Pakistan’s Prime Minister has delivered a trenchant attack on the US for breaching its sovereignty during the mission to kill Osama bin Laden, and called accusations of Pakistani complicity “absurd”.
“Our people are rightly incensed on the issue of violation of sovereignty as typified by the covert US air and ground assault on Osama’s hideout in Abbottabad,” he said.
Mr Gilani also sent out a terse and thinly-veiled message to US President Barack Obama and high-ranking members of his staff, who have publicly suggested Pakistan’s intelligence service (ISI) of collusion in hiding bin Laden.
“Let’s not rush to judgement,” he said. “Allegations of complicity or incompetence are absurd. We emphatically reject such accusations: speculative narratives in the public domain meant to create despondency. We will not allow detractors to succeed in offloading their own shortcomings and errors…in a blame game that stigmatises Pakistan.”
Channel 4 News Special Reports: Osama bin Laden
Although Mr Gilani was adamant that the blame for not being aware that bin Laden was living in “scenic” Abbottabad did not lie with Pakistan, he conceded that there has been an international failing.
He said: “There has been an intelligence failure. Not only ours but of all international services in the world.”
And while repeatedly insisting that Pakistan had no knowledge whatsoever of bin Laden’s location, Mr Gilani admitted that he did not know how bin Laden had come to live in an affluent area of the country undetected.
“We will not allow detractors to succeed in offloading their own shortcomings and errors…in a blame game that stigmatises Pakistan.” Yusuf Gilani
“The obvious question…is how could Osama bin Laden hide in plain sight in Abbottabad,” he said, adding that he had ordered a full investigation into the matter.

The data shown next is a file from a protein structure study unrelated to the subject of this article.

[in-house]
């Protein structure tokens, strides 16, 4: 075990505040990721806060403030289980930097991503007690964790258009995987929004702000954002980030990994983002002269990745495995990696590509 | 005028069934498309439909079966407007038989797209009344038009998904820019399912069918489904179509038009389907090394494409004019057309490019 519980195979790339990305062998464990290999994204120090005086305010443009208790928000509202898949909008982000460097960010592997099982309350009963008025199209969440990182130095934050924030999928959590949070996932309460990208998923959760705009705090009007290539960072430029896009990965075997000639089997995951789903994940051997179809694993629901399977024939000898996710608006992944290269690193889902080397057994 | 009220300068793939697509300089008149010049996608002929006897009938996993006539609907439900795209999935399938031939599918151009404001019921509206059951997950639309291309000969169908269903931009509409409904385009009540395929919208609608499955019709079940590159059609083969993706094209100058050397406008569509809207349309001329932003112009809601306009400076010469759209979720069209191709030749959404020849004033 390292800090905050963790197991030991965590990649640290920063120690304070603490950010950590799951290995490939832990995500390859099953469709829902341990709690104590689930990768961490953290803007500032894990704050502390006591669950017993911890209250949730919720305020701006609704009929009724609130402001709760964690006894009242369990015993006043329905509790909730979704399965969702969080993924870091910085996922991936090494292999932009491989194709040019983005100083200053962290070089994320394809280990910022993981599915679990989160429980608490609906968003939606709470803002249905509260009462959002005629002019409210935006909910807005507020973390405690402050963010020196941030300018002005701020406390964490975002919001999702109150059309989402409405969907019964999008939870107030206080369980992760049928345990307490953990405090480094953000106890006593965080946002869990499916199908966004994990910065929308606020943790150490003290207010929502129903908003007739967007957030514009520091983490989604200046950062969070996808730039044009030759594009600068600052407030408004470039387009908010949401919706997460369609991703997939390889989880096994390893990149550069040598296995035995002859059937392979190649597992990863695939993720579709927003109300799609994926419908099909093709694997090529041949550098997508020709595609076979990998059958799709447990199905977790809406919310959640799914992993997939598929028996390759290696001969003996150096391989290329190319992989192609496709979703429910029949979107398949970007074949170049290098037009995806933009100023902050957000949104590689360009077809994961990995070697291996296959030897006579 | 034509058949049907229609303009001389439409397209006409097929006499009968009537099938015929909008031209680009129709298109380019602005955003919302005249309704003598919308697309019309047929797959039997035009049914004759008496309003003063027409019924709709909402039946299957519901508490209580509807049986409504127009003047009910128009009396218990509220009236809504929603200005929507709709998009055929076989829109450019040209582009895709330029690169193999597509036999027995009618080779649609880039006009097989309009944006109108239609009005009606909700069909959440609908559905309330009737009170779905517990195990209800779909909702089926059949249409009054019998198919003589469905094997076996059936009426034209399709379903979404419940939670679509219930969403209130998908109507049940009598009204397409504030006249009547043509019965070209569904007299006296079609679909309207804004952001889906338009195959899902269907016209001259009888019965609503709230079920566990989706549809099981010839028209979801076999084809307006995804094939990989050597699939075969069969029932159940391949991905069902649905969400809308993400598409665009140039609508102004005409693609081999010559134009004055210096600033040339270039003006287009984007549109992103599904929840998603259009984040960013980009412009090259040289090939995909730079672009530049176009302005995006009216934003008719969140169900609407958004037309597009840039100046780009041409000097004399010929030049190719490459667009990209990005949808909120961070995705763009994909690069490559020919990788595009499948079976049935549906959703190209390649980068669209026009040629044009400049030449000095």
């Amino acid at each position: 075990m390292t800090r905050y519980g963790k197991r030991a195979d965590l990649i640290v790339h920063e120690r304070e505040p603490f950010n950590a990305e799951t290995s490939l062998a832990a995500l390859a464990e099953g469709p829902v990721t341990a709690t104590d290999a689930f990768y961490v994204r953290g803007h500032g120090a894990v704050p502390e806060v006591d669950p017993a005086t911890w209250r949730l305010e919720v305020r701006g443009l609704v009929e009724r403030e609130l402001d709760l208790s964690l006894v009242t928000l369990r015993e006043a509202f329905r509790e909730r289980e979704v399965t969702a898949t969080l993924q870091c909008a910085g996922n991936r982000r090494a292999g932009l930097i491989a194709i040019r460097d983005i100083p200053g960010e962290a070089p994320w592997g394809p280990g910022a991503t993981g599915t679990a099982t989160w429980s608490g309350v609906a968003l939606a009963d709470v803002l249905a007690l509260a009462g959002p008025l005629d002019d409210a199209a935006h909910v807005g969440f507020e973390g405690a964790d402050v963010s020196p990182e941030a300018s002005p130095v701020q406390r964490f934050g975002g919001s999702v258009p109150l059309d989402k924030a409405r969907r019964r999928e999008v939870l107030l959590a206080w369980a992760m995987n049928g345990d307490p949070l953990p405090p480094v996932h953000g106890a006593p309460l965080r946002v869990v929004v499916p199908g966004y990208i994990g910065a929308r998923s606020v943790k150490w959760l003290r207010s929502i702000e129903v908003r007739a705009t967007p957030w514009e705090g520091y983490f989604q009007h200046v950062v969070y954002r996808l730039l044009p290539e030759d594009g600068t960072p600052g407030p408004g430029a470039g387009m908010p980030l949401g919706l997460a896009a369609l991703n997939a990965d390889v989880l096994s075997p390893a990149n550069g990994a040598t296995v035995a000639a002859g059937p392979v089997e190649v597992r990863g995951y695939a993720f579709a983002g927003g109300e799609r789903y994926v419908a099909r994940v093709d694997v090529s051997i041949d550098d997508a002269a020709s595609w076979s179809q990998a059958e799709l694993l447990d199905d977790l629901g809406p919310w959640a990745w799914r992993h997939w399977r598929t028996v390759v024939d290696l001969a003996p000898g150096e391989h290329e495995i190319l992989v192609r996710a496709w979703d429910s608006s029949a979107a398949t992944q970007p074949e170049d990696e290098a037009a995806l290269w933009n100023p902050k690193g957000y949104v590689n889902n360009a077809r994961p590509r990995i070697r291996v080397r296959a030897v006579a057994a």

Later in the speech, he added that while relations between Islamabad and Washington had become fraught as a result of the mission, Pakistan attached high importance to its relations with the White House.
On Sunday, President Obama said he suspected bin Laden had support within Pakistan, but the nature of that support is not yet known.
“We think that there had to be some sort of support network for Bin Laden inside of Pakistan. But we don’t know who or what that support network was,” he said.
And CIA chief Leon Panetta last week riled Pakistani leaders when he said: “The common sense would dictate that [the Pakistani authorities] had to have some idea.”
Mr Gilani’s speech came after the ISI’s former chief, Asad Munir, told Channel 4 News that although “Pakistan needs America and America needs Pakistan” in the war on terror, the relationships on the ground will never be the same again.
“You have to see that these operations are conducted by field operatives on the ground. They would feel that they have been betrayed. I don’t think these relations will be again like they were. They are the ones conducting the operations and sharing the intelligence and doing all these jobs. It will take a lot of effort to normalise relations,” he said.
Read the World News blog: Post bin-Laden, the ISI may not want to work with CIA
However, Mr Munir suggested that the ISI was in fact partly culpable for allowing bin Laden to hide in plain sight just hundreds of metres away from a military base. He explained the failing as: “Incompetence and inefficiency – nothing more…..I have no doubt in it….Nobody has ever told me ‘ok don’t catch such and such person’. I was the station chief, I (would) have been informed.”